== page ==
Henry's Story

The Early Days

Henry was born three weeks early on January 17, 2020. We were delighted to hear his cry, though we quickly knew something was wrong as the room hushed. We did not know it at the time, but Henry was experiencing his first symptoms of AHC, as upon the transition of entering the world, Henry needed some additional breathing support. Later, during his first day of life, Henry had more difficulty breathing and turned blue, and at times held a fixed stare. His team felt it best to transfer us to the closest children's hospital so Henry could be admitted to the NICU for further observation for breathing issues and suspected seizures.

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After a week in the NICU with many tests including EEGs, MRIs, and infectious workups, we were told that nothing abnormal was found and Henry was ready to go home. We spent four glorious weeks at home with Henry, enjoying his every new facial expression and many snuggles before our current journey began.

At five weeks old when Henry’s mom Mary took him out of the bath, he became stiff and seemed to go unconscious. This episode lasted for one terrifyingly long minute before Henry returned to himself, but we knew something was not right. Three days later, we put Henry down under his playmat and he went into his first tonic clonic seizure as his right side got stiff, his arm began jerking, his eyes were fixed, and his tongue began to thrust. This seizure lasted nearly 15 minutes and we rushed him to the hospital.

After an EEG confirmed Henry did indeed suffer a seizure, we started what would be the first of many antiepileptic drugs and we were given the diagnosis of benign epilepsy of infancy. We were devastated that seizures were now a part of our lives, but hopeful that he would grow out of them. We went home armed with a rescue plan and rescue meds.

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A few days later, Henry had another seizure and we used our rescue plan for the first time and went back to the hospital. We left with an increased dose of medicine and were told that it can take a bit for a drug to get to a therapeutic level. A few days later, he seized again. This time, we added another drug to his regimen in the hopes it would work better.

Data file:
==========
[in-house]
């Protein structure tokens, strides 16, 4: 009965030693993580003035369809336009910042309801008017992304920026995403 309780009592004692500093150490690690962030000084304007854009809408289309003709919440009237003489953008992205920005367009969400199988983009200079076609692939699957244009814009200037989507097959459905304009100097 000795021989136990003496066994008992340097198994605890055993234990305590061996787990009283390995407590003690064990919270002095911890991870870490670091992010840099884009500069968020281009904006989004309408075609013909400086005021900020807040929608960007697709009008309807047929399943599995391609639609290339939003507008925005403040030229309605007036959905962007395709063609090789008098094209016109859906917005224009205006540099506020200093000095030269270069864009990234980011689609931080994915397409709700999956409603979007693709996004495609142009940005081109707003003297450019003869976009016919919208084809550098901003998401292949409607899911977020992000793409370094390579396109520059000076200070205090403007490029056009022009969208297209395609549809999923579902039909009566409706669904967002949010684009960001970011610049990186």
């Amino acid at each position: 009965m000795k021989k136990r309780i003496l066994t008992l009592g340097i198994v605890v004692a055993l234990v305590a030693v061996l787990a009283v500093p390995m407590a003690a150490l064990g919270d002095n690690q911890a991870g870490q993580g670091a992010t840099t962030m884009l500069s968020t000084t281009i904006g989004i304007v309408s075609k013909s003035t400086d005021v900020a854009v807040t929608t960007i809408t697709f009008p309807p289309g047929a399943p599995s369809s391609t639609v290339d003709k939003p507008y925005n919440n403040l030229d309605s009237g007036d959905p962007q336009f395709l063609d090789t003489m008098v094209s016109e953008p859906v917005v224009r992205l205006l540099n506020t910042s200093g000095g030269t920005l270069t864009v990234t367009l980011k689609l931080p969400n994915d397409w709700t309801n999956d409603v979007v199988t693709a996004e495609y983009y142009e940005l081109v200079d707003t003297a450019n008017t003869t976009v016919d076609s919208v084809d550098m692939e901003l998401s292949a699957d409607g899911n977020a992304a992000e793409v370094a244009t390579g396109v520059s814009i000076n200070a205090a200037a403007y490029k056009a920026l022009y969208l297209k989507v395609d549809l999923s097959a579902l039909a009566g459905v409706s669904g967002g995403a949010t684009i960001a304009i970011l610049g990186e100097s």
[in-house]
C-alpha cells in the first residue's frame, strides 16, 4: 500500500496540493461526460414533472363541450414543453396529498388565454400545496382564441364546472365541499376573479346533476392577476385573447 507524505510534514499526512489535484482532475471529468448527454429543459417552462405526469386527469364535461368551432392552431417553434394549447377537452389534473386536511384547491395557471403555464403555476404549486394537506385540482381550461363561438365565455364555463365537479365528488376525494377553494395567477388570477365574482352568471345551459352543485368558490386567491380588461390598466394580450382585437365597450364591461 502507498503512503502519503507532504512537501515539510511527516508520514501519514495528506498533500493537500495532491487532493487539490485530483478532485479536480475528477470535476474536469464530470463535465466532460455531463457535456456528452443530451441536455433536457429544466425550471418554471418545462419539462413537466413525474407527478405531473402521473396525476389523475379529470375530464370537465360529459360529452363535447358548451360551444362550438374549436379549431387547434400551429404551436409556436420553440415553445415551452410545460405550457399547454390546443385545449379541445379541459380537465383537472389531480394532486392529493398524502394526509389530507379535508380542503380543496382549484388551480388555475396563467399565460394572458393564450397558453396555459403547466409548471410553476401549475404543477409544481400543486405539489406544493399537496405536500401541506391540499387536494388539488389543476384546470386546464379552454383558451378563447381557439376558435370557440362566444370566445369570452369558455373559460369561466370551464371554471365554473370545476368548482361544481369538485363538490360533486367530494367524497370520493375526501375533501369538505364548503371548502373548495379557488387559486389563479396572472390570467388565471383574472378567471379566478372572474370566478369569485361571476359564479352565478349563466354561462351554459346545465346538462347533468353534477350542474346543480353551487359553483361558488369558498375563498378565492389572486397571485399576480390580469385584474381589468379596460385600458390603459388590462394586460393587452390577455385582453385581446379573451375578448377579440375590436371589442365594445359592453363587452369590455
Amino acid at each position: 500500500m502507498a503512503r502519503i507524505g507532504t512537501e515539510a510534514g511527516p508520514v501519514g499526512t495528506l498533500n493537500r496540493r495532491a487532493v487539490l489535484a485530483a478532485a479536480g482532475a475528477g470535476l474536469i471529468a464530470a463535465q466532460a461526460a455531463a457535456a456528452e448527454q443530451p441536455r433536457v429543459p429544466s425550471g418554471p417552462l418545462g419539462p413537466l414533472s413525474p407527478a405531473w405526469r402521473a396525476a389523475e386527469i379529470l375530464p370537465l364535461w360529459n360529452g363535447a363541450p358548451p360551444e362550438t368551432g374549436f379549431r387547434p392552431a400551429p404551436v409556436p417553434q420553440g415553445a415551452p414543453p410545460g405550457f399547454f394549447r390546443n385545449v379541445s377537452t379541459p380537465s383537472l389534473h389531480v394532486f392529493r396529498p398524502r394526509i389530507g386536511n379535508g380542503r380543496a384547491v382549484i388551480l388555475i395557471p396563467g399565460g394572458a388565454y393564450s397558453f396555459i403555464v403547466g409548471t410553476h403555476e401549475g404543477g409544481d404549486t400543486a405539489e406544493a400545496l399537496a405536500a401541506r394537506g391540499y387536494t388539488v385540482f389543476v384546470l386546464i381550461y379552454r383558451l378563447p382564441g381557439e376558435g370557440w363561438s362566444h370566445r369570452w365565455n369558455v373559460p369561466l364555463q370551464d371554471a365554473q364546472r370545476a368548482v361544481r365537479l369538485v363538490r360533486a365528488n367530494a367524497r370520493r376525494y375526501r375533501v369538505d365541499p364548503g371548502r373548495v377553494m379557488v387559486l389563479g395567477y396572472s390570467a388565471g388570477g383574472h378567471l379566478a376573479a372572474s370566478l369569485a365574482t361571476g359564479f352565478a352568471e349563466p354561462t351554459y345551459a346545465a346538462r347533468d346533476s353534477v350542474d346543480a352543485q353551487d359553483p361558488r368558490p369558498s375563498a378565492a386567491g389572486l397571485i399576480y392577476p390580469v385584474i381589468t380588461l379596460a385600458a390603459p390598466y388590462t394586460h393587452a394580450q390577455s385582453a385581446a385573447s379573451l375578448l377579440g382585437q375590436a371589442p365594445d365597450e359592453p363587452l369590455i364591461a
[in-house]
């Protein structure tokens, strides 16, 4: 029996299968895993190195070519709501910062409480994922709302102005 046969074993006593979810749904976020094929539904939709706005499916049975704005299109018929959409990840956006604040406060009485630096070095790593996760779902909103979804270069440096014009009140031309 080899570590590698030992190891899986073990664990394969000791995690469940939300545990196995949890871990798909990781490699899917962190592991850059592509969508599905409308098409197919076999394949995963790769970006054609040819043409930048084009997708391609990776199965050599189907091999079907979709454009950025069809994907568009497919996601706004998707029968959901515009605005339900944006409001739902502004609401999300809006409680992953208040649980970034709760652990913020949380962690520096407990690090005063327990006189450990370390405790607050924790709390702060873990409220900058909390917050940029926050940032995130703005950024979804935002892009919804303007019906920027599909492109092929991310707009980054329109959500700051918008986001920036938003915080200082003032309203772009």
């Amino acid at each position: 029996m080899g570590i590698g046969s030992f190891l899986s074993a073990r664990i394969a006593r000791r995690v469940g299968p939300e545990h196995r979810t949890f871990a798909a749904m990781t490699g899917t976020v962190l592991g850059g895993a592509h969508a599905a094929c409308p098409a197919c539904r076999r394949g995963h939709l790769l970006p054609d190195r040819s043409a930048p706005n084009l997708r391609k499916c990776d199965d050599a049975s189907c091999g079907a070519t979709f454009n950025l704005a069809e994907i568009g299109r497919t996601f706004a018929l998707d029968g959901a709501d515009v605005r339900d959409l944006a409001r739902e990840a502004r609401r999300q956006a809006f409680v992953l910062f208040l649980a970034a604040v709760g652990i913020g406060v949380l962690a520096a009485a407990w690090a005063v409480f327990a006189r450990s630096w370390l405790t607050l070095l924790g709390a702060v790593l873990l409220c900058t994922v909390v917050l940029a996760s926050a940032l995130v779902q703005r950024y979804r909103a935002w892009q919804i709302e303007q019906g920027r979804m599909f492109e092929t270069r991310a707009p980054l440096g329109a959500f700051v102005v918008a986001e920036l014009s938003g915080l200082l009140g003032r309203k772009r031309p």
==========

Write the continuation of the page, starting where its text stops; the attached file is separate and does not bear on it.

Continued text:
A few more days later, around 7 weeks old, Henry had yet another seizure. This time, his neurologist suspected the cause was genetic as the pattern of seizure activity had shifted sides  in Henry’s brain. We took a blood sample for genetic testing and we were told it could be 12 weeks until we got a result. 

 

Ten days later, when Henry was 9 weeks old, his neurologist called. The results came back, abnormal. We knew the cause as he had a genetic mutation on his ATP1A3 gene. We didn’t know for sure what this meant for Henry yet, as he hasn’t presented with any other symptoms besides seizures. Our neurologist told us time, and Henry, would tell us what this abnormality meant for his life.

A Terrifying Diagnosis

 

We then met with a genetic counselor who gave us the most devastating news we would ever receive: Henry’s specific mutation, E815K, was linked to a disease called Alternating Hemiplegia of Childhood or AHC. This disease was a one in a million rare, neurological disease for which there was no treatment or cure. She said based on what they know about Henry’s mutation, it is the most severe, and he might never walk or talk. In addition to seizures, he will suffer a variety of neurological symptoms, including temporary partial or full body paralysis impacting his ability to eat and safely swallow, breathing issues such as apneas, and abnormal eye movements, tremors, or painful stiffening of his body called dystonia. Any and all of these symptoms can occur at any time, without warning, and could be triggered by environmental changes such as change in temperature or light, or exertion like tummy time or sitting up, or excitement if many people were around. Or, they could occur for no reason at all. Any of these “episodes” could also cause temporary or permanent regression in any skills Henry has learned. The counselor could not tell us what Henry's prognosis was in terms of development - it was a wide spectrum and no one knew - but likely he would struggle with gross and fine motor skills and speech at the very least.

 

As we cried in the exam room upon hearing this news, we vowed not to let this disease take our child from us.

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We spent the next few months connecting with other parents, our two organizations (CureAHC & AHCF), and expert doctors in an effort to learn as much about this disease and what we might expect. We became armed with knowledge, more rescue plans, and supply of home medical equipment including a pulse oximeter machine, supplemental oxygen, suction devices, and an ambu-bag. We relied on our doctor’s hopeful advice that we had to be prepared for the worst while hoping for the best and going by what Henry tells us in terms of when he needs support.